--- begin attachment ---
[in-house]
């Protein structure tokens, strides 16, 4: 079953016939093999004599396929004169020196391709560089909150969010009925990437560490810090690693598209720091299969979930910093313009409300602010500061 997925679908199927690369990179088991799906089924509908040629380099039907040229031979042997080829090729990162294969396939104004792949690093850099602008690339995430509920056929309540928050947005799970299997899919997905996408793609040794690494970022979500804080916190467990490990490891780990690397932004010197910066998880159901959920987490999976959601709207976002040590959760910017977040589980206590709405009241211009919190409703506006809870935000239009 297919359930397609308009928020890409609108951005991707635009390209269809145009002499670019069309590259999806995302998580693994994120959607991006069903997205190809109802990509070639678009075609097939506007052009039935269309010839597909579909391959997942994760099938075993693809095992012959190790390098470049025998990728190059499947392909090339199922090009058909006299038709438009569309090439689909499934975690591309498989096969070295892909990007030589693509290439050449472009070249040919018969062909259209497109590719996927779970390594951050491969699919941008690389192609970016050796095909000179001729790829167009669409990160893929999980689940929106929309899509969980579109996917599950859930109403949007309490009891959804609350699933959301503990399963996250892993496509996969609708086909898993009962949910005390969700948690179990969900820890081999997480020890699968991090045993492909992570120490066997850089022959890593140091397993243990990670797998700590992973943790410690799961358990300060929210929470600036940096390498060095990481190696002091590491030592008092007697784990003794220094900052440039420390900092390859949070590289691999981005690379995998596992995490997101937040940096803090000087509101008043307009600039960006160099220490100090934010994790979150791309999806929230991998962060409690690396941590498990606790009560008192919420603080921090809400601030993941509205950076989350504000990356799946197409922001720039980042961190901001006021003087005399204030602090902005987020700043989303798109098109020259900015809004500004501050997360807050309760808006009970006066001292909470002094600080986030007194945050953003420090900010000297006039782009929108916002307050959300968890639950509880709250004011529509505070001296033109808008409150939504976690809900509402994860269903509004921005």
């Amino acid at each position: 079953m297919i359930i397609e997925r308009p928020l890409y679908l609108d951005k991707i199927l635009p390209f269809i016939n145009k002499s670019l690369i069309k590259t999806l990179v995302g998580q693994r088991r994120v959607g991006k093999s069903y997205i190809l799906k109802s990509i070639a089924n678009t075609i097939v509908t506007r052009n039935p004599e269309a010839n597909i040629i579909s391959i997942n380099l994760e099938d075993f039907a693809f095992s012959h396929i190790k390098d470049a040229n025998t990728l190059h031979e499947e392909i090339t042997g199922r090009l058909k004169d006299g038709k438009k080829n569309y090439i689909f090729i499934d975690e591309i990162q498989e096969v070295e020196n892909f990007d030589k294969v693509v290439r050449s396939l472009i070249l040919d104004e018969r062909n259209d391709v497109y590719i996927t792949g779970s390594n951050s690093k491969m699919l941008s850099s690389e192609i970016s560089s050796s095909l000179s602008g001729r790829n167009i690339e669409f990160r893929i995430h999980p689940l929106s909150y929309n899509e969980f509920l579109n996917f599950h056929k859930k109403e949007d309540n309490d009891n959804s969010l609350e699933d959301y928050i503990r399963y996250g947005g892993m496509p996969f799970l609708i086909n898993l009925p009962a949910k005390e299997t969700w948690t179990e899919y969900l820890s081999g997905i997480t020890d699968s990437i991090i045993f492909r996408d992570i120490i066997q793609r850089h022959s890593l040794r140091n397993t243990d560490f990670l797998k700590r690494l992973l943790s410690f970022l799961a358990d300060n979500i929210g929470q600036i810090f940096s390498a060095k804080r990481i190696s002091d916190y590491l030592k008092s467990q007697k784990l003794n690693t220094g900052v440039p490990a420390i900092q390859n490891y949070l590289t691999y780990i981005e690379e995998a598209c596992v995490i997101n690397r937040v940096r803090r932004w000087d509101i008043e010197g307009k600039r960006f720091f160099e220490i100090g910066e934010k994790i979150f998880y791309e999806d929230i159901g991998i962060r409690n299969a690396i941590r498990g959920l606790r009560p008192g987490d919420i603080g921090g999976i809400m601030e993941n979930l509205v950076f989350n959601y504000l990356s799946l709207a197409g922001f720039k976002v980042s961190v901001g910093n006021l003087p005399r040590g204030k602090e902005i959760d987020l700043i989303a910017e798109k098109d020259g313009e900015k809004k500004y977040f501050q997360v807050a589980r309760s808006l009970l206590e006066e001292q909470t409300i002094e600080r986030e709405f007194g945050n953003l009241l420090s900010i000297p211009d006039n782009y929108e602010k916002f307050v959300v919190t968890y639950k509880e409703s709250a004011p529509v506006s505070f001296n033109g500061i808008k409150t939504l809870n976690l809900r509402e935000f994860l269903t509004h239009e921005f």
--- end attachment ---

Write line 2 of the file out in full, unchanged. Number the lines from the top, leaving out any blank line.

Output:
């Protein structure tokens, strides 16, 4: 079953016939093999004599396929004169020196391709560089909150969010009925990437560490810090690693598209720091299969979930910093313009409300602010500061 997925679908199927690369990179088991799906089924509908040629380099039907040229031979042997080829090729990162294969396939104004792949690093850099602008690339995430509920056929309540928050947005799970299997899919997905996408793609040794690494970022979500804080916190467990490990490891780990690397932004010197910066998880159901959920987490999976959601709207976002040590959760910017977040589980206590709405009241211009919190409703506006809870935000239009 297919359930397609308009928020890409609108951005991707635009390209269809145009002499670019069309590259999806995302998580693994994120959607991006069903997205190809109802990509070639678009075609097939506007052009039935269309010839597909579909391959997942994760099938075993693809095992012959190790390098470049025998990728190059499947392909090339199922090009058909006299038709438009569309090439689909499934975690591309498989096969070295892909990007030589693509290439050449472009070249040919018969062909259209497109590719996927779970390594951050491969699919941008690389192609970016050796095909000179001729790829167009669409990160893929999980689940929106929309899509969980579109996917599950859930109403949007309490009891959804609350699933959301503990399963996250892993496509996969609708086909898993009962949910005390969700948690179990969900820890081999997480020890699968991090045993492909992570120490066997850089022959890593140091397993243990990670797998700590992973943790410690799961358990300060929210929470600036940096390498060095990481190696002091590491030592008092007697784990003794220094900052440039420390900092390859949070590289691999981005690379995998596992995490997101937040940096803090000087509101008043307009600039960006160099220490100090934010994790979150791309999806929230991998962060409690690396941590498990606790009560008192919420603080921090809400601030993941509205950076989350504000990356799946197409922001720039980042961190901001006021003087005399204030602090902005987020700043989303798109098109020259900015809004500004501050997360807050309760808006009970006066001292909470002094600080986030007194945050953003420090900010000297006039782009929108916002307050959300968890639950509880709250004011529509505070001296033109808008409150939504976690809900509402994860269903509004921005």